SWT LACKFORD LAKES: Reserve is a great place to see colourful dragonflies

Brown hawker dragonfly. Picture: James Robinson ANL-140906-093514001

Brown hawker dragonfly. Picture: James Robinson ANL-140906-093514001

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Lackford Lakes is a Site of Special Scientific Interest; not only for wintering wildfowl but also for the number of dragonfly and damselfly species which breed here.

We have 19 in all. Some of them, for example the willow emerald damselfly, have only expanded their range into the UK recently.

Emerging southern hawker. Picture by James Robinson ANL-140906-093458001

Emerging southern hawker. Picture by James Robinson ANL-140906-093458001

Larvae live under water (they have gills) for anything up to five years. They are voracious predators and attack anything of a smaller or similar size – including each other. When they are ready to emerge, they crawl up a suitable stalk of vegetation and the adult dragonfly breaks through the skin of the back of the larva, gradually expands its body and spreads its wings before flying off. After a few days hardening off they reappear at the waterside as the staggeringly colourful insects with which we are familiar.

Males wait close to water and grasp any female they can get hold of. The pair then form into a ‘wheel’ while mating and, in some non-territorial species, the male holds on to the female while she lays her eggs to ensure that no other male can take his place.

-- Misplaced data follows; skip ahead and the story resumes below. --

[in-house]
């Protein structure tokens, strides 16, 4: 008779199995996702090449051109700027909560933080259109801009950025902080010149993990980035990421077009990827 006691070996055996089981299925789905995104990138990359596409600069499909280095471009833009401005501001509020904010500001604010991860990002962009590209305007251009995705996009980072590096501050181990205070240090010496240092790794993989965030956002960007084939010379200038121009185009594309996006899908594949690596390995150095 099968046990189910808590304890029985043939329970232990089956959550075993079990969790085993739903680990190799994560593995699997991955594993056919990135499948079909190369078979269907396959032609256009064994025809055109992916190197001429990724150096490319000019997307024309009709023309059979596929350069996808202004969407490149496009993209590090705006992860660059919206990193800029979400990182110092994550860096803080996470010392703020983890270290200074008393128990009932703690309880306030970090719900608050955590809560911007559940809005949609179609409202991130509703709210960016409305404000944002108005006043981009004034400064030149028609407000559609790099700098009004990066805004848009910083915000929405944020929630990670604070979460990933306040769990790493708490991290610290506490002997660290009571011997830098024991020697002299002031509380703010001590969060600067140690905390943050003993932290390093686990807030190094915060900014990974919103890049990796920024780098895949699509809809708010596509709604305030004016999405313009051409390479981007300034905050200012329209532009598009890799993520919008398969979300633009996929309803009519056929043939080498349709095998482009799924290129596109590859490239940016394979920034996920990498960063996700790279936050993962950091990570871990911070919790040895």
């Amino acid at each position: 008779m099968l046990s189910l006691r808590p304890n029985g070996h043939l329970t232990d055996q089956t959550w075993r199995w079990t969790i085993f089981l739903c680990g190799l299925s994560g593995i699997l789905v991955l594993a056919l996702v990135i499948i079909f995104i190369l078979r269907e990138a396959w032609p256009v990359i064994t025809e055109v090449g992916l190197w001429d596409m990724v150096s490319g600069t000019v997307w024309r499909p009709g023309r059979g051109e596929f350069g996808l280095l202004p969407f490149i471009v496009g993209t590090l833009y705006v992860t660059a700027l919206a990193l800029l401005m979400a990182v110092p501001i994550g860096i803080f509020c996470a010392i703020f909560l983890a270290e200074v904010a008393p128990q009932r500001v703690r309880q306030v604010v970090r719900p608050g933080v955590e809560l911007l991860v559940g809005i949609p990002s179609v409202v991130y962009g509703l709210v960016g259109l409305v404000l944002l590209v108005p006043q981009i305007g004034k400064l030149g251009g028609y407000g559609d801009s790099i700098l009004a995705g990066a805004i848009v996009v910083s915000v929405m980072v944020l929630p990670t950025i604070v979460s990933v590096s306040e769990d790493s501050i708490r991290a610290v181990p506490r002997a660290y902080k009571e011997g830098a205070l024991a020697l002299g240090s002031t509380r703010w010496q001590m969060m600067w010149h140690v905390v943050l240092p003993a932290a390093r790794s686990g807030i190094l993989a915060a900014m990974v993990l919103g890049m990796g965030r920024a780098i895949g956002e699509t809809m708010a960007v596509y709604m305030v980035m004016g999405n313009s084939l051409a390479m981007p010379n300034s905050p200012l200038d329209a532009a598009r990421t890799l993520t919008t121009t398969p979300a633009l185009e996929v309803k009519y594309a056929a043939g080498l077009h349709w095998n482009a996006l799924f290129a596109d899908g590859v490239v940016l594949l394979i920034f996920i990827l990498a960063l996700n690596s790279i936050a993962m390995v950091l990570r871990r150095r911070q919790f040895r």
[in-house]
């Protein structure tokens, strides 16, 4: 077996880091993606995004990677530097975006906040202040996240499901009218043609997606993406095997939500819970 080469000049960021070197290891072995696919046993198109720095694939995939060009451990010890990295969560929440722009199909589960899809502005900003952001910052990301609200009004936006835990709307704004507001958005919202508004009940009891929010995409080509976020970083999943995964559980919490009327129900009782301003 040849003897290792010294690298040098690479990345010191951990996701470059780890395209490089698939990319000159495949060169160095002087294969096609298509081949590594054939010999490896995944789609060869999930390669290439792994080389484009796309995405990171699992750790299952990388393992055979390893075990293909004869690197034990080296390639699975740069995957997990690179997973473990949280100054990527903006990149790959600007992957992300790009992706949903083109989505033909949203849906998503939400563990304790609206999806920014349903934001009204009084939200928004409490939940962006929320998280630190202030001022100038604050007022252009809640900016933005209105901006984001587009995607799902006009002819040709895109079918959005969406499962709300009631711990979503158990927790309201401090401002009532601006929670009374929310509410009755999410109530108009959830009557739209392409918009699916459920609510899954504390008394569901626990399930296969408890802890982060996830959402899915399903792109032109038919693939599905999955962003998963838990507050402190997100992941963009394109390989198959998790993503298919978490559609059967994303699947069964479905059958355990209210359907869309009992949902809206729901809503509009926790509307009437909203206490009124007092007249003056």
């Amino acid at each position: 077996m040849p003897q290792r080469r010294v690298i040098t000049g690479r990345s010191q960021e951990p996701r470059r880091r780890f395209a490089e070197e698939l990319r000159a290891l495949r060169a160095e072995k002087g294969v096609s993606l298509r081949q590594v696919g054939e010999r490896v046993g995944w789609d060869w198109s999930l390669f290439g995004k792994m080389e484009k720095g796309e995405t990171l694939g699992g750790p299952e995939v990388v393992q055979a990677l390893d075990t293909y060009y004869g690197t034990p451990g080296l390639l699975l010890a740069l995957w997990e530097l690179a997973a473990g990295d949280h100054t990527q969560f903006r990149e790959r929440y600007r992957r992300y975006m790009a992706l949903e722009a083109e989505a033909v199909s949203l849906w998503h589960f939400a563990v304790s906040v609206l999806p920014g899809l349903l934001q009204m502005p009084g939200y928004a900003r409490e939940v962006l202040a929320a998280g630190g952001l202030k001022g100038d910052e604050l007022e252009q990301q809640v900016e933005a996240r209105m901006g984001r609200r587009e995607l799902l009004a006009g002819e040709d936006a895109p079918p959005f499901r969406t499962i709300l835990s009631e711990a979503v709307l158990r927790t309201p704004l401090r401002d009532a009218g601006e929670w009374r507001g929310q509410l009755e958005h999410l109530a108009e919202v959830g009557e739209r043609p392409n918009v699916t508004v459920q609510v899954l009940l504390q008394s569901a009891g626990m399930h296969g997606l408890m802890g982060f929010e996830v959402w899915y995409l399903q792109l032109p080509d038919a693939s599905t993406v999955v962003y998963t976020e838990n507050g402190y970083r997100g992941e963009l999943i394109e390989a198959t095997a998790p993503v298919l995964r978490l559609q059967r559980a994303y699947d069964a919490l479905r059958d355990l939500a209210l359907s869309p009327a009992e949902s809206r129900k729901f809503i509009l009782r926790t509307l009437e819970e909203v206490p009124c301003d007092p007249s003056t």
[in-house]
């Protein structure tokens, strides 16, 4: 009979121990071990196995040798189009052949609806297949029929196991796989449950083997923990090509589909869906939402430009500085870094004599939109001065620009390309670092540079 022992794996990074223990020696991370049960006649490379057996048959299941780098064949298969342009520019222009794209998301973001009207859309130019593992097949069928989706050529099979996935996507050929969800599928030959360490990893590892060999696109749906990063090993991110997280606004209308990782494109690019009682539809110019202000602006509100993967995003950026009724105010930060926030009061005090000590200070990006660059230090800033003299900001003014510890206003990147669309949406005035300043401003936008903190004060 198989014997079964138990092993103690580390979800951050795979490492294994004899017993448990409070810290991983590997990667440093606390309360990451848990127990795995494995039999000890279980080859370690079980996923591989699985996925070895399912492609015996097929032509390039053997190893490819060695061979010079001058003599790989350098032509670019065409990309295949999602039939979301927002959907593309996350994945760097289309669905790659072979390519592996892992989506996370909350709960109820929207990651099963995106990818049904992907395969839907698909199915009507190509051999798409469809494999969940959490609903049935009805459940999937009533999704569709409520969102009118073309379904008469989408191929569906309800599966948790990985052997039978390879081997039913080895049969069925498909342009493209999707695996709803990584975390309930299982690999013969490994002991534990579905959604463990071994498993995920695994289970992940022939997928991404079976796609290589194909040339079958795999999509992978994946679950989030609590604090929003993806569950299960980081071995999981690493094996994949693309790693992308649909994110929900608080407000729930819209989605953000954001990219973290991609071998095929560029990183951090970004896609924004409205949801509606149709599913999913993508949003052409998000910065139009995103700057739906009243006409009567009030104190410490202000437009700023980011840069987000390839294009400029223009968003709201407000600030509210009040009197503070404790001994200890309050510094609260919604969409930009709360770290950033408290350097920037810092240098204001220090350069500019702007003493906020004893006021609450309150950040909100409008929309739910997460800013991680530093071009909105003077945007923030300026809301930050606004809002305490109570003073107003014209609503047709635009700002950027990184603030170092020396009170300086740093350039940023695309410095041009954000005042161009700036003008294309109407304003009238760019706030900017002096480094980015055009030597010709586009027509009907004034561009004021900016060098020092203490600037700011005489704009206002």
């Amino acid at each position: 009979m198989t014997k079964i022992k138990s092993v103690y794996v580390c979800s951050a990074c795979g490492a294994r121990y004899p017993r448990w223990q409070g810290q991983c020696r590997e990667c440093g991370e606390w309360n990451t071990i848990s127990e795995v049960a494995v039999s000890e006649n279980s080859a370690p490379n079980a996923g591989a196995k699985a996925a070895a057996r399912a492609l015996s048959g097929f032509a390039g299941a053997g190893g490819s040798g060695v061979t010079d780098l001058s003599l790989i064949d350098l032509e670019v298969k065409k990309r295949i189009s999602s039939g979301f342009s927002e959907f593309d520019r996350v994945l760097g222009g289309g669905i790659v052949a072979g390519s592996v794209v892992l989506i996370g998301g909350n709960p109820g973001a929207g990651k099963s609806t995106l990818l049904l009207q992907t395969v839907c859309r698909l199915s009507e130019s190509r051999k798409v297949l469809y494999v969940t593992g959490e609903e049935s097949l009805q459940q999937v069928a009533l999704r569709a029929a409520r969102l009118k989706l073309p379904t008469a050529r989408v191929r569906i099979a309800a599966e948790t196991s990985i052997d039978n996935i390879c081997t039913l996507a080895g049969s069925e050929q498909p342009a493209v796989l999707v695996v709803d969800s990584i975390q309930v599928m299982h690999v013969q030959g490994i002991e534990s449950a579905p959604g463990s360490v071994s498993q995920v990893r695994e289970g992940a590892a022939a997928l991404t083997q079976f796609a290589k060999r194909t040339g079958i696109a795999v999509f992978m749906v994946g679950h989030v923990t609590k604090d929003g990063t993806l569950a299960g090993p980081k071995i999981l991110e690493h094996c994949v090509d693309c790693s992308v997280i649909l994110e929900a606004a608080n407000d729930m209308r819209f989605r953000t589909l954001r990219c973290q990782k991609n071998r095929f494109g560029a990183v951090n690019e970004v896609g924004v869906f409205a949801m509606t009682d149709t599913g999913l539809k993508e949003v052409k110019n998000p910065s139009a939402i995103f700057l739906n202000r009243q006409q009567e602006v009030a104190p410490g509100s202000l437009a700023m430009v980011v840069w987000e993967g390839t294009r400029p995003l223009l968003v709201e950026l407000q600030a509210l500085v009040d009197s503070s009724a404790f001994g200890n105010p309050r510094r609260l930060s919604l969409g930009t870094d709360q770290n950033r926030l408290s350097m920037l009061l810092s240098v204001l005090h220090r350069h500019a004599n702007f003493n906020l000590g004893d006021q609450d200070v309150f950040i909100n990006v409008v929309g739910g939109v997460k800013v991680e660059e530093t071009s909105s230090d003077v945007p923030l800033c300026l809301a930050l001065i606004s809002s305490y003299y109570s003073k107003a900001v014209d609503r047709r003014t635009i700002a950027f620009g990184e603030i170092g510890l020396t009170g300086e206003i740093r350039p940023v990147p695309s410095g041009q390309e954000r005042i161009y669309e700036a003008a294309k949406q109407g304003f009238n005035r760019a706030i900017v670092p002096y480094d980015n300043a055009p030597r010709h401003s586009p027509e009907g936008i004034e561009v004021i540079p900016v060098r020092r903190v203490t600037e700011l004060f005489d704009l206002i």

Individuals of most species time their emergence so that a ‘flush’ will appear. With some this is in May, and with others as late as the beginning of August. The numbers of that species will then gradually decrease as predation by birds, fish, spiders and other larger dragonfly species takes place. Some members of the later emerging species will survive into late November to be killed off by a strong frost.

Dragonflies, when at rest, always hold their wings straight out or pointed slightly forward. They are extremely strong fliers and can easily migrate from the Continent. Most damselflies hold their wings by their sides when at rest and are smaller, more delicately built creatures whose flight is far more fluttery.

Mating blue-tailed damselflies. Picture by James Robinson ANL-140906-093525001

Mating blue-tailed damselflies. Picture by James Robinson ANL-140906-093525001

Every two weeks from May to September the number of each species is counted along the same stretch of water – but only when the weather is dry, sunny, warm and relatively still.

The pleasure of sitting by water watching these fascinating, beautiful creatures going about their business is immense, now is a great time to visit Lackford Lakes to see these winged wonders.